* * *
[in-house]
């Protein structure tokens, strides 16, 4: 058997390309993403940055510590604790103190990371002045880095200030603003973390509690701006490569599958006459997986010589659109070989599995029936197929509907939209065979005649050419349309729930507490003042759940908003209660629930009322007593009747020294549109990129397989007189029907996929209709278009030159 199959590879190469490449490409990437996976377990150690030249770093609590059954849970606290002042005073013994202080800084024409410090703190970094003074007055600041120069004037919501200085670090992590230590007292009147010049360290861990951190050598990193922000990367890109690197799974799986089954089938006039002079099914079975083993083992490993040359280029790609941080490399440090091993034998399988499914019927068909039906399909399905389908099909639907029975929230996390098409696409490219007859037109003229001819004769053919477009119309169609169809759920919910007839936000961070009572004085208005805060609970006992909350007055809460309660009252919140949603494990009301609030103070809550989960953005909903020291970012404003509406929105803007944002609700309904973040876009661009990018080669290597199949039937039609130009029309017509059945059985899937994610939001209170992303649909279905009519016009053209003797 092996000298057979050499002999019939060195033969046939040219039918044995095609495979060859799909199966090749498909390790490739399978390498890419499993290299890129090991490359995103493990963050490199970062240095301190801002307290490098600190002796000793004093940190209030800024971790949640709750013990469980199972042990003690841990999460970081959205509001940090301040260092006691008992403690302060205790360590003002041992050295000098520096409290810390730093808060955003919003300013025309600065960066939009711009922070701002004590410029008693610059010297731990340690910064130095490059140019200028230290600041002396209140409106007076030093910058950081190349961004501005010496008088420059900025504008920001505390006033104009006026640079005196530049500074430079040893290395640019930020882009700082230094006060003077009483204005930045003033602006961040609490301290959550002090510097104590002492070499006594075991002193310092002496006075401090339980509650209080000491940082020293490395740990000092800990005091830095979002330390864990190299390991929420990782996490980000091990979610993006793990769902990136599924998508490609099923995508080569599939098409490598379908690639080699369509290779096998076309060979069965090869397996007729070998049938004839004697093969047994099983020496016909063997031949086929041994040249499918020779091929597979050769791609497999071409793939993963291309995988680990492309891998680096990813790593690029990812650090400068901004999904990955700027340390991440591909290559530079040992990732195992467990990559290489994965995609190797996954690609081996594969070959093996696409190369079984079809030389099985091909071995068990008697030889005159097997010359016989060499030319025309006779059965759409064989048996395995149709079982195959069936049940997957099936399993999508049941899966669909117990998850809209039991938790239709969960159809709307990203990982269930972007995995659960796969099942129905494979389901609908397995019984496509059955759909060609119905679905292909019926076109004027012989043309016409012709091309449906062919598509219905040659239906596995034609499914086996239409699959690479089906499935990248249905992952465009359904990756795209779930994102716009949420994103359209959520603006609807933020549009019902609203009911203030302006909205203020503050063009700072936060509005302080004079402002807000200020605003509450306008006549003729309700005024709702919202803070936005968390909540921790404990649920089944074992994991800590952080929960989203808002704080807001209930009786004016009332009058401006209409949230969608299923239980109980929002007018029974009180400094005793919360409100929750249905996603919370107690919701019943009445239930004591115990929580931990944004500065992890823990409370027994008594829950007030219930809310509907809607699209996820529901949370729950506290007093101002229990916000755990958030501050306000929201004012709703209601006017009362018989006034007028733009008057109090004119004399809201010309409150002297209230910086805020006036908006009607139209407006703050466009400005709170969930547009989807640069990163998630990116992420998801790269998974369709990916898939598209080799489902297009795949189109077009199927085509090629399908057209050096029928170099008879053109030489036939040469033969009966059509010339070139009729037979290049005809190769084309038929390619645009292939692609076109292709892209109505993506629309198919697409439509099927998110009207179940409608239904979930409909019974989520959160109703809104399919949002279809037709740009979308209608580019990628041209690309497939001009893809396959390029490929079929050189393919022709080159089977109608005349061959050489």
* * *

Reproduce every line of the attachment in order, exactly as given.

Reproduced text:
[in-house]
């Protein structure tokens, strides 16, 4: 058997390309993403940055510590604790103190990371002045880095200030603003973390509690701006490569599958006459997986010589659109070989599995029936197929509907939209065979005649050419349309729930507490003042759940908003209660629930009322007593009747020294549109990129397989007189029907996929209709278009030159 199959590879190469490449490409990437996976377990150690030249770093609590059954849970606290002042005073013994202080800084024409410090703190970094003074007055600041120069004037919501200085670090992590230590007292009147010049360290861990951190050598990193922000990367890109690197799974799986089954089938006039002079099914079975083993083992490993040359280029790609941080490399440090091993034998399988499914019927068909039906399909399905389908099909639907029975929230996390098409696409490219007859037109003229001819004769053919477009119309169609169809759920919910007839936000961070009572004085208005805060609970006992909350007055809460309660009252919140949603494990009301609030103070809550989960953005909903020291970012404003509406929105803007944002609700309904973040876009661009990018080669290597199949039937039609130009029309017509059945059985899937994610939001209170992303649909279905009519016009053209003797 092996000298057979050499002999019939060195033969046939040219039918044995095609495979060859799909199966090749498909390790490739399978390498890419499993290299890129090991490359995103493990963050490199970062240095301190801002307290490098600190002796000793004093940190209030800024971790949640709750013990469980199972042990003690841990999460970081959205509001940090301040260092006691008992403690302060205790360590003002041992050295000098520096409290810390730093808060955003919003300013025309600065960066939009711009922070701002004590410029008693610059010297731990340690910064130095490059140019200028230290600041002396209140409106007076030093910058950081190349961004501005010496008088420059900025504008920001505390006033104009006026640079005196530049500074430079040893290395640019930020882009700082230094006060003077009483204005930045003033602006961040609490301290959550002090510097104590002492070499006594075991002193310092002496006075401090339980509650209080000491940082020293490395740990000092800990005091830095979002330390864990190299390991929420990782996490980000091990979610993006793990769902990136599924998508490609099923995508080569599939098409490598379908690639080699369509290779096998076309060979069965090869397996007729070998049938004839004697093969047994099983020496016909063997031949086929041994040249499918020779091929597979050769791609497999071409793939993963291309995988680990492309891998680096990813790593690029990812650090400068901004999904990955700027340390991440591909290559530079040992990732195992467990990559290489994965995609190797996954690609081996594969070959093996696409190369079984079809030389099985091909071995068990008697030889005159097997010359016989060499030319025309006779059965759409064989048996395995149709079982195959069936049940997957099936399993999508049941899966669909117990998850809209039991938790239709969960159809709307990203990982269930972007995995659960796969099942129905494979389901609908397995019984496509059955759909060609119905679905292909019926076109004027012989043309016409012709091309449906062919598509219905040659239906596995034609499914086996239409699959690479089906499935990248249905992952465009359904990756795209779930994102716009949420994103359209959520603006609807933020549009019902609203009911203030302006909205203020503050063009700072936060509005302080004079402002807000200020605003509450306008006549003729309700005024709702919202803070936005968390909540921790404990649920089944074992994991800590952080929960989203808002704080807001209930009786004016009332009058401006209409949230969608299923239980109980929002007018029974009180400094005793919360409100929750249905996603919370107690919701019943009445239930004591115990929580931990944004500065992890823990409370027994008594829950007030219930809310509907809607699209996820529901949370729950506290007093101002229990916000755990958030501050306000929201004012709703209601006017009362018989006034007028733009008057109090004119004399809201010309409150002297209230910086805020006036908006009607139209407006703050466009400005709170969930547009989807640069990163998630990116992420998801790269998974369709990916898939598209080799489902297009795949189109077009199927085509090629399908057209050096029928170099008879053109030489036939040469033969009966059509010339070139009729037979290049005809190769084309038929390619645009292939692609076109292709892209109505993506629309198919697409439509099927998110009207179940409608239904979930409909019974989520959160109703809104399919949002279809037709740009979308209608580019990628041209690309497939001009893809396959390029490929079929050189393919022709080159089977109608005349061959050489």